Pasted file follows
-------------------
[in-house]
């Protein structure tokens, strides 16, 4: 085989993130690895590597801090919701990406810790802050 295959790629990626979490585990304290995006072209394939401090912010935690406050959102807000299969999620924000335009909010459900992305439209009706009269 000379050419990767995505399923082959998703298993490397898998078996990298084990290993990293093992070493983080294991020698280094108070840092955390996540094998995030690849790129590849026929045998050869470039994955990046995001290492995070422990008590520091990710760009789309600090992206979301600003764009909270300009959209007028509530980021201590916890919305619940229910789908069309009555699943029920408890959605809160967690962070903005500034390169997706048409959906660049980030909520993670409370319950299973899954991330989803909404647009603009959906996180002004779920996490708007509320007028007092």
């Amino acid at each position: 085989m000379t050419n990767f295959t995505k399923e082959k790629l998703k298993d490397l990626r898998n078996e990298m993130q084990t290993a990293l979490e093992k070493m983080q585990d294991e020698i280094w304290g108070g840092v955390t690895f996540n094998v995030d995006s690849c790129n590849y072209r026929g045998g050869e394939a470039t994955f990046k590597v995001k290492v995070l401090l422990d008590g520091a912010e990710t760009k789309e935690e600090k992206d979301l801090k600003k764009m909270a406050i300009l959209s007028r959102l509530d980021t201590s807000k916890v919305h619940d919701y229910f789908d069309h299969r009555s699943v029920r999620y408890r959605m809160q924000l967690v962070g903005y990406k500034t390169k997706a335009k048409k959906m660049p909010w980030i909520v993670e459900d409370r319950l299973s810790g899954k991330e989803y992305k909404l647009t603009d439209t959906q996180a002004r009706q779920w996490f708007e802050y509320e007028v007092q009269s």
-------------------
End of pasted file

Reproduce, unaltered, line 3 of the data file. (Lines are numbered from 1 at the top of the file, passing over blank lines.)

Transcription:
């Amino acid at each position: 085989m000379t050419n990767f295959t995505k399923e082959k790629l998703k298993d490397l990626r898998n078996e990298m993130q084990t290993a990293l979490e093992k070493m983080q585990d294991e020698i280094w304290g108070g840092v955390t690895f996540n094998v995030d995006s690849c790129n590849y072209r026929g045998g050869e394939a470039t994955f990046k590597v995001k290492v995070l401090l422990d008590g520091a912010e990710t760009k789309e935690e600090k992206d979301l801090k600003k764009m909270a406050i300009l959209s007028r959102l509530d980021t201590s807000k916890v919305h619940d919701y229910f789908d069309h299969r009555s699943v029920r999620y408890r959605m809160q924000l967690v962070g903005y990406k500034t390169k997706a335009k048409k959906m660049p909010w980030i909520v993670e459900d409370r319950l299973s810790g899954k991330e989803y992305k909404l647009t603009d439209t959906q996180a002004r009706q779920w996490f708007e802050y509320e007028v007092q009269s």